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Dr. Lorena Rios Mendoza (photo courtesy Eric Wallace/Michigan Pubic Radio)

Lorena Rios Mendoza

Teaching brings me profound satisfaction.
lriosmen

Dr. Lorena Rios Mendoza (photo courtesy Eric Wallace/Michigan Pubic Radio)

Lorena Rios Mendoza is an associate professor of Chemistry at UW-Superior and an internationally known researcher on microscopic plastic pollution in oceans and lakes.

Rios says her goal in the classroom is to teach students critical thinking skills and help them form a foundation for solving complex problems in chemistry. "In chemistry courses, laboratories are essential," she says. "However, many students feel afraid to experiment. In my lab courses, I always encourage students to learn from their mistakes and feel confident experimenting."

Rios' work on microscopic plastic particles has taken her from the so-called North Pacific Garbage Patch to the Great Lakes, including Michigan, Huron, Erie and Superior. Her research has documented the amount and types of plastics pollution in water, sediments and living tissues. Such pollution comes from degraded consumer and industrial waste as well as the microbeads found in personal care and cosmetics products. She has also documented the role such particles play in attracting and concentrating persistent organic pollutants including PCBs, making them more likely to be ingested by aquatic life.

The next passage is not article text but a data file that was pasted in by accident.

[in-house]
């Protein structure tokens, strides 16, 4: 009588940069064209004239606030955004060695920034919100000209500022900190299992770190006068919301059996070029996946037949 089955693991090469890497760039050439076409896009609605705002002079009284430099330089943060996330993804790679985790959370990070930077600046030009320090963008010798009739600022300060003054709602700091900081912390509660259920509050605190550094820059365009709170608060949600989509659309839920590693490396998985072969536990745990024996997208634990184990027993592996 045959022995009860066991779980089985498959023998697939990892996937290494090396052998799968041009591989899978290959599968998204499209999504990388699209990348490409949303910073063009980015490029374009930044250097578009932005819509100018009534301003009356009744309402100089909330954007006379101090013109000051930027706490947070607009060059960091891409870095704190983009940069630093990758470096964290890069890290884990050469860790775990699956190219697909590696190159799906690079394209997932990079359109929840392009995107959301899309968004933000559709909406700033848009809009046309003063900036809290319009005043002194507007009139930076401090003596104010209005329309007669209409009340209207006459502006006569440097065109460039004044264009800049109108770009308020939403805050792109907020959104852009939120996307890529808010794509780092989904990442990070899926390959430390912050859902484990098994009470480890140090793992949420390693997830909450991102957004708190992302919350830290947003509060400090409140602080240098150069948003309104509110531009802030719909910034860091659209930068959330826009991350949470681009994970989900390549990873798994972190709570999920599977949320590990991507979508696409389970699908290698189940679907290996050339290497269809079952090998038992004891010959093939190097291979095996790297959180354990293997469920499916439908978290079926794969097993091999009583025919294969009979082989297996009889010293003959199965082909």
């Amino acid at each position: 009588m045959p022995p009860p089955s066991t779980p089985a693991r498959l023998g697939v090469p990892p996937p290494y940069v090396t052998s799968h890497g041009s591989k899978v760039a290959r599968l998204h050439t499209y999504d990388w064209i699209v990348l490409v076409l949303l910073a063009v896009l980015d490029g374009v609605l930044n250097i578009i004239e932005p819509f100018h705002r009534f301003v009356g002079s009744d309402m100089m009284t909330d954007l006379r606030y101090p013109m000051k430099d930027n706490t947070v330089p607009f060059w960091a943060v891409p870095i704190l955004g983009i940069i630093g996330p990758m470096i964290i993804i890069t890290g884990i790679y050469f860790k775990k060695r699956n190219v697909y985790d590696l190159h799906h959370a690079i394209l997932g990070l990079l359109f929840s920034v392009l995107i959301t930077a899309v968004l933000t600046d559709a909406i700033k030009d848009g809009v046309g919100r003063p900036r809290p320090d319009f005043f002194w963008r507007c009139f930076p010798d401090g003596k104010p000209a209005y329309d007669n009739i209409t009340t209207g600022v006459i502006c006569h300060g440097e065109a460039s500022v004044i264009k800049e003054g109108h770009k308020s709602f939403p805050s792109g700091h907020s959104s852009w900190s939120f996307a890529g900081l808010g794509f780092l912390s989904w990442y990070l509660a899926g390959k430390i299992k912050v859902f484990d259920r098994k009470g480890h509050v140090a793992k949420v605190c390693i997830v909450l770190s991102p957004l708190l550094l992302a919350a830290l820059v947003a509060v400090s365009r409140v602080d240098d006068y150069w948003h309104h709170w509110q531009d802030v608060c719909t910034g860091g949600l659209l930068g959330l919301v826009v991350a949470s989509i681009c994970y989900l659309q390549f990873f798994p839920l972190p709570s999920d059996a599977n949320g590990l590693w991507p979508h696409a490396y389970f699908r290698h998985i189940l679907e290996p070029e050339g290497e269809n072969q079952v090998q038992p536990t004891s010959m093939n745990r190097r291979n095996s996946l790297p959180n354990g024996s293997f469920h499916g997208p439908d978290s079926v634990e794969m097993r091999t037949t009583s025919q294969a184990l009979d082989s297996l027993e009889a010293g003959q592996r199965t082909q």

Rios' work has been published in the peer-reviewed science journal Nature and reported in the New York Times, Chicago Tribune, The National Geographic website, Atlantic magazine and others. The work of Rios and other researchers led to laws in Wisconsin and Michigan banning the use of microplastic beads in personal care products.

Rios has a team of science students, and some of them work as laboratory assistants for her research projects. In the community, she presents her research to area audiences and leads an annual oceans and Great Lakes beach cleanup effort.